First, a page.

Beginning with “This is Why” and “The News,” they imbue this captivating dance-punk aesthetic, individually adding a distinct combination, like the funk notes in the former or the fun and pragmatic math rock of the latter. Ending with “Crave” and “Think Skull” adds great contrast, where it’s not one enigmatic production boasted by vocals, instead letting their instrumentations boast the emotional density of Hayley Williams’ vocals. Fortunately, we get the best of both in this tremendous wave of three songs that bring forth the best of what the album offers, including the infectious “C’est Comme Ça.” These sequences are like quick highs that get stumbled by some lesser production, with “C’est Comme Ça” being part of the longest streak, containing the infectious “You First.” They build upon a core aesthetic, creating sensibly magnific and moody performances that make these weaker tracks feel more derivative. 

It’s less potent on these weaker tracks, but it’s there, keeping in-tact a consistency for the band, where there are positives in the forgettable. For one, there is less vibrancy and more of a standard fair that gets rooted in straightforward pop-punk, almost feeling like the bare bones parallel for something like “You First.” “Running Out of Time” and “Liar” aren’t as engaging, almost leaving you hanging dry after seemingly taking you to new heights with “The News.” It’s similar to “Liar.” A pleasant ballad that is simply melancholic with the percussion and strings without character, “Liar” feels less engaging than the crisp pop-punk ballad nostalgia of “Crave” or the tenderness within the guitar strings of “Thick Skull.” It’s profound in its delivery that the simplicity has depth radiating from the balance it gives Willaims’ vocals. In doing so, you hear the depth of some of their songwriting – other times, you don’t, and when you don’t, it can then fall on the production to hook you.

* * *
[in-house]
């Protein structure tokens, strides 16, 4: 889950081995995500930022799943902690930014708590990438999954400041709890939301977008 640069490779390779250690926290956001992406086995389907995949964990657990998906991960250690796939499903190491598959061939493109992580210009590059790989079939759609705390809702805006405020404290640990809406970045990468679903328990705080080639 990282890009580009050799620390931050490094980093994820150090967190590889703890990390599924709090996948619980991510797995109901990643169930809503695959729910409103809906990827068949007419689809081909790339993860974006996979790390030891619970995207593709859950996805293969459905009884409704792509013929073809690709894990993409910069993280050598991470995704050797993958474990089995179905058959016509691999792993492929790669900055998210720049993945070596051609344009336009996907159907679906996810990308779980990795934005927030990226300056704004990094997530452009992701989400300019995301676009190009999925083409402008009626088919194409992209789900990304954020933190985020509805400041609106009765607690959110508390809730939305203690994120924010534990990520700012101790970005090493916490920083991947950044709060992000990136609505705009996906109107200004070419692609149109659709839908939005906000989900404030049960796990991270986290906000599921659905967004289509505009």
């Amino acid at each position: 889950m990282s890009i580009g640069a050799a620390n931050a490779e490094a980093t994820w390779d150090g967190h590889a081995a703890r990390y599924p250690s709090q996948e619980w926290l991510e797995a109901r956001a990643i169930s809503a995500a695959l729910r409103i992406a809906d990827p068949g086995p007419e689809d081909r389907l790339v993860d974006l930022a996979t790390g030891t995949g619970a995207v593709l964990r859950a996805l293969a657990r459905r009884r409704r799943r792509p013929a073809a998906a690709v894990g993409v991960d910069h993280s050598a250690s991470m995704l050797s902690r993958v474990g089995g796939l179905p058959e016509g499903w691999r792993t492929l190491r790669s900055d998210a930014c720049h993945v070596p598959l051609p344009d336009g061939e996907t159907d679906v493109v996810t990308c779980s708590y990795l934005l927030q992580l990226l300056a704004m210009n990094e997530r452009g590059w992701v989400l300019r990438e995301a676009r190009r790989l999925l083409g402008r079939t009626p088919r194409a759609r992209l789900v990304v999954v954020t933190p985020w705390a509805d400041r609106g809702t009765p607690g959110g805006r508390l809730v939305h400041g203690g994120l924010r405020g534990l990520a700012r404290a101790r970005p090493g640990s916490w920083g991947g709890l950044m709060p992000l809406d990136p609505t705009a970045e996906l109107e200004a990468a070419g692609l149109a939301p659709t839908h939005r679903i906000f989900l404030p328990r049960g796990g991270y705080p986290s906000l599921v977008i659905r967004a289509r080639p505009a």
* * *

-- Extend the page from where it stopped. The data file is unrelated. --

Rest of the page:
“Running Out of Time” plays with Williams’ poor time management skills; however, unlike the lyrics, the melodies or production aren’t as captivating. “Figure 8” is a not-so-dense break-up song slightly like “Big Man, Little Dignity,” which isn’t as profound but catchy – there are some solid moments in the vocal performances. They hide in the lyrical shadows of tracks like “The News” and “Thick Skull;” the former, like “Running Out of Time,” reflects matured angst, letting their relevancy keep up with old fans and new. There is balance between vocals and instrumentations that boasts these emotional layers within the lyrics, giving some nuanced performances more potency, like“C’est Comme Ça.” Paramore brings sheer power with that emotional brevity, leaving space for its instrumentations to breathe fluidly. And It’s within that equilibrium that we’ve seen Paramore shine. Carlos De La Garza’s production work solidly connects the dots, so even the forgetful tracks have an identity within their sound.